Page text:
On the other hand, both the Political report and the Commission report contain critiques of the apparent preference (mostly, it seems, by the US government) given to the development of mRNA vaccines. One could argue that the mRNA research that had been underway for a good ten years or more seemed better ready to move quickly with targeted vaccine development for COVID-19 than the more traditional vaccine sources and processes. In retrospect, though, there are some longer-term benefits of the protections from traditional vaccines that do raise questions about why so little funding was directed to them along the way.

One significant implication of the mRNA focus, furthermore, was the patentable features of this new process and their adaptability to other vaccine needs. It is no surprise, then, that Pfizer, Moderna, and their partners have been so protective of their patentability. And yet, as the Commission report points out, the US government could have done a lot more to limit or share the profits from these vaccines. Instead, the US simply reinforced the vaccine market by purchasing the vaccines back from these companies, even where the US had financed most of the development, at apparently commercial rates.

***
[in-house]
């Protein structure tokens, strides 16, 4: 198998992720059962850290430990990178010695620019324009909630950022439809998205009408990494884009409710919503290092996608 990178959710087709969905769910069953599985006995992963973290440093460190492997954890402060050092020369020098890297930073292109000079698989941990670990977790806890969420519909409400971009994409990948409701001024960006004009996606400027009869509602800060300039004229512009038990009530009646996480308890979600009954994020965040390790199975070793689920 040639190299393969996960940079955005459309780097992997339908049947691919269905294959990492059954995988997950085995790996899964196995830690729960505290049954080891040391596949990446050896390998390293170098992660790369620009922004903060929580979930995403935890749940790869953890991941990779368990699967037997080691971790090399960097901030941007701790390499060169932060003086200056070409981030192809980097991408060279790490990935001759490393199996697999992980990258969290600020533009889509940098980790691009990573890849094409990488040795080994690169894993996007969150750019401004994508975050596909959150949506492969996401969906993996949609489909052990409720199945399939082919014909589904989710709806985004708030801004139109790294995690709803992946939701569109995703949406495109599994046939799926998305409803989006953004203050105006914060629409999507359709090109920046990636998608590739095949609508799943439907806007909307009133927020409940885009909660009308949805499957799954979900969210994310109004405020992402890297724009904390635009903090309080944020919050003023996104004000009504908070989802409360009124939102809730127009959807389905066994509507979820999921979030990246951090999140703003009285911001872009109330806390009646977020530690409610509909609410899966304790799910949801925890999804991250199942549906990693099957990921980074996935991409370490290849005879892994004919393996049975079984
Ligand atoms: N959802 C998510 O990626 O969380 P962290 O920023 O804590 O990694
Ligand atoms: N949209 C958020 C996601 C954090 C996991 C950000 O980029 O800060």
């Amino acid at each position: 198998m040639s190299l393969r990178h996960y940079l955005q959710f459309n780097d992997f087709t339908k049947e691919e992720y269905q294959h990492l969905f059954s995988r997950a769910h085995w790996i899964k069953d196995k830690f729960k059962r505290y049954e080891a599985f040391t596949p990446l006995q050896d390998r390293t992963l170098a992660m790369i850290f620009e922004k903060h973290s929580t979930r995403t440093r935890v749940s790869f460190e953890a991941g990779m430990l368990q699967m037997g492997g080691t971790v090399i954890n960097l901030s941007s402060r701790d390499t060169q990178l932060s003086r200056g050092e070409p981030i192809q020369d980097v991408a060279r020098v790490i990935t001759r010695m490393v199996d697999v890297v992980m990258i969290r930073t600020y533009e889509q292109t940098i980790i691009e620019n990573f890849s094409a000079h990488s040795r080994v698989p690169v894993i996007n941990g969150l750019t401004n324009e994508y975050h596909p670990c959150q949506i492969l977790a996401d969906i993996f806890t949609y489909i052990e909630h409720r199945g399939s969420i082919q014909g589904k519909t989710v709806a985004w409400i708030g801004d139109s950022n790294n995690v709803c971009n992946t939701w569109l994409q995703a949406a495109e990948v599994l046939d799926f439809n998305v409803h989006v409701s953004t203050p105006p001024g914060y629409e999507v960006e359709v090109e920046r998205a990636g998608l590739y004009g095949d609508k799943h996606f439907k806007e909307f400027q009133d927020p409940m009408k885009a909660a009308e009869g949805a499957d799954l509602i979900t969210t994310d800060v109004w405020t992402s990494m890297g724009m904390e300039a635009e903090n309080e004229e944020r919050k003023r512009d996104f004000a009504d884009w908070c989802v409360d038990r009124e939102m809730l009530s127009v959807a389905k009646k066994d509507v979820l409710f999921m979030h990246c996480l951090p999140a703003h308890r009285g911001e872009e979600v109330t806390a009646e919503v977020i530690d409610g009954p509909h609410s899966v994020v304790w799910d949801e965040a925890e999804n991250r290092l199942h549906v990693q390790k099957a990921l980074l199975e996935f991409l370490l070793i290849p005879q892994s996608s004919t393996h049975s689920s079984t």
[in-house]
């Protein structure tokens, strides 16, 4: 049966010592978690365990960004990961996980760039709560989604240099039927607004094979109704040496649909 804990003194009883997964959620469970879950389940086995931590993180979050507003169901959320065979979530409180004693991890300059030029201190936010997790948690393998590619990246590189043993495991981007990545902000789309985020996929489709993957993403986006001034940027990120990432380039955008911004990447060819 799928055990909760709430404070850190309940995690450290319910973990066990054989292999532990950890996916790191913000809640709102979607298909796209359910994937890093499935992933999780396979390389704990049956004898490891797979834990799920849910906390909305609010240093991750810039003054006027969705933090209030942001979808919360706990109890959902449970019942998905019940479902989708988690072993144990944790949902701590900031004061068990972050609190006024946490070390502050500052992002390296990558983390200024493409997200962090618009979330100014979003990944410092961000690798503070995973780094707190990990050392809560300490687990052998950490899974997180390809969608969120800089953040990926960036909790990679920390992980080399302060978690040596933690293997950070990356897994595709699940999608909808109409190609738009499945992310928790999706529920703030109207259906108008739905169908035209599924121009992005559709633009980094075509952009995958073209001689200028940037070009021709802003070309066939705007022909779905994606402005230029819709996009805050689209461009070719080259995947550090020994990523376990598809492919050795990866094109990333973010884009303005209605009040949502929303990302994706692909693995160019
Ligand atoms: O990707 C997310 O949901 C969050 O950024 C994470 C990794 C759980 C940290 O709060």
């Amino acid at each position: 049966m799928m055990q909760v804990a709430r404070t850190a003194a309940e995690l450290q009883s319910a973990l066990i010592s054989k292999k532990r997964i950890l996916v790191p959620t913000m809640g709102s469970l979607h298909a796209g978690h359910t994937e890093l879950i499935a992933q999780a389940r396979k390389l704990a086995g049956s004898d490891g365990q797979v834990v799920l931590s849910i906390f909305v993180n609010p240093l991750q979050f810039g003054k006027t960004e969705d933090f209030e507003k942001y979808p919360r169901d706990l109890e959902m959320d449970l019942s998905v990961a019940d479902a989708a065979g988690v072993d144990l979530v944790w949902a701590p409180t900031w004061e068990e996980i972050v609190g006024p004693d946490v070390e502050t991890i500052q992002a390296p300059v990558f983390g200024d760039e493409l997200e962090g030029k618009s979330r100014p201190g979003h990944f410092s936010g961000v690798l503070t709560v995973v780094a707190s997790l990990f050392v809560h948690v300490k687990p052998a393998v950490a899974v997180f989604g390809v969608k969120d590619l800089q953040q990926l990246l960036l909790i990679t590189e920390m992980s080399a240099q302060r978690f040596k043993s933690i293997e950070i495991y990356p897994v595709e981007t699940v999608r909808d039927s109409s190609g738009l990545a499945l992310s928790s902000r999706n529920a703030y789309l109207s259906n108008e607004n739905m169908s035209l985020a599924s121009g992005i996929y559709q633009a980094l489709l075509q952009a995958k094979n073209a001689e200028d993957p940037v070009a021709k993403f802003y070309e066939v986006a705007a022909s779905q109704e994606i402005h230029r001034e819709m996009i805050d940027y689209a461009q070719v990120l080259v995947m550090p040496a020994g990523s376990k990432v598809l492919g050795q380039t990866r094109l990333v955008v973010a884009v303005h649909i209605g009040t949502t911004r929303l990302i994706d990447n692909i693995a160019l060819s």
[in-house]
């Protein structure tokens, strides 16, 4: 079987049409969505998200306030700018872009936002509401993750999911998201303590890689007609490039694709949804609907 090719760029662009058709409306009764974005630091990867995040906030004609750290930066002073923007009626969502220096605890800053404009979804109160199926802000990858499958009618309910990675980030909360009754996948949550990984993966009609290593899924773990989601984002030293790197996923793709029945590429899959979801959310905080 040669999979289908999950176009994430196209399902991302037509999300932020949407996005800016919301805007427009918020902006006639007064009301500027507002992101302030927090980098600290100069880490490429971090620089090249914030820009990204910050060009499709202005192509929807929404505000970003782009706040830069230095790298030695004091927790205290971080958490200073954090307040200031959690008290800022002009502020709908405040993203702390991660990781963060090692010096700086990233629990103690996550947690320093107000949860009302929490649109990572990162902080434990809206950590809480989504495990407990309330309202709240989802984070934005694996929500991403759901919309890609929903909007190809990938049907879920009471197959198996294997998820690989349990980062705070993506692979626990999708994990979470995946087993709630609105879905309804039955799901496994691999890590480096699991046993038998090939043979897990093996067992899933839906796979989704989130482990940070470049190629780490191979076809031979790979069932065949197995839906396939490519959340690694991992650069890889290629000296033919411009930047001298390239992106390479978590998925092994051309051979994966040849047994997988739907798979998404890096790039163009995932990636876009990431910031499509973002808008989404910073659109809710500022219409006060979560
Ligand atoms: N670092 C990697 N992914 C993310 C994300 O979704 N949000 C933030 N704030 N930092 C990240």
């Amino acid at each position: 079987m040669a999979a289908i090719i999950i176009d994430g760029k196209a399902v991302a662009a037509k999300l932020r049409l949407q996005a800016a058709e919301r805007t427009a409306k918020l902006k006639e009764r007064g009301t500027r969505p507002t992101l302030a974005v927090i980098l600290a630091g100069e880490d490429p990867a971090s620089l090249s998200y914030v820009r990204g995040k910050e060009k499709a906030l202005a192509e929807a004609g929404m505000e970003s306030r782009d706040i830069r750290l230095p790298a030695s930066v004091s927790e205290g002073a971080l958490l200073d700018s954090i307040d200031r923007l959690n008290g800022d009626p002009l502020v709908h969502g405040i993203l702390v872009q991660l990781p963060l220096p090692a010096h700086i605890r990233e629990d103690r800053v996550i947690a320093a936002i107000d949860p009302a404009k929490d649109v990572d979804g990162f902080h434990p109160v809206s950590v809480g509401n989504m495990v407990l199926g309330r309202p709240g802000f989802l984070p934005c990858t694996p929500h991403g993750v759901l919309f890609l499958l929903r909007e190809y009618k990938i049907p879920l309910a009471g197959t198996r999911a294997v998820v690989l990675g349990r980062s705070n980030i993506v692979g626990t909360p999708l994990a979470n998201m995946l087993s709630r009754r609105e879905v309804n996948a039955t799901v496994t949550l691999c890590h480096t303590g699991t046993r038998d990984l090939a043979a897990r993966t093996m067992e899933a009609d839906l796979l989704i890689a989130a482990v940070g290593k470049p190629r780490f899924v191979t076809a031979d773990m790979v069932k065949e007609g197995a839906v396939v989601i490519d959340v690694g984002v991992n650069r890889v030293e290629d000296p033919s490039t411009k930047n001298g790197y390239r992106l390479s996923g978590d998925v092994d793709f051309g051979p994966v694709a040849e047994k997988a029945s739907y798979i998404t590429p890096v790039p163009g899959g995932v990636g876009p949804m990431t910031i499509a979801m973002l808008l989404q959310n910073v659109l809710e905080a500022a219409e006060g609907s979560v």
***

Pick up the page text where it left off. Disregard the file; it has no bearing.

The Politico report goes further on this point and argues that the four actors (Gates, Wellcome, GAVI and CEPI) together played a role in discouraging, if not even blocking, the development of open-source vaccines. It does, in any case, seem that none of these entities is actively encouraging the waiver of intellectual property rights. And it does seem that the non-participation of a lot of major global NGOs in the COVAX Facility is because of this issue.

I recall that the early stages of the ACT-A initiative did call for broadened civil society participation but that it was only the relatively pro-business NGOs like Global Citizen that were successfully recruited. But to suggest that GAVI and CEPI are in cahoots with the pharmaceutical industry as allies of Gates and Wellcome misses the point that it is the governments with pharmaceutical industry interests that are blocking the opening up of waivers.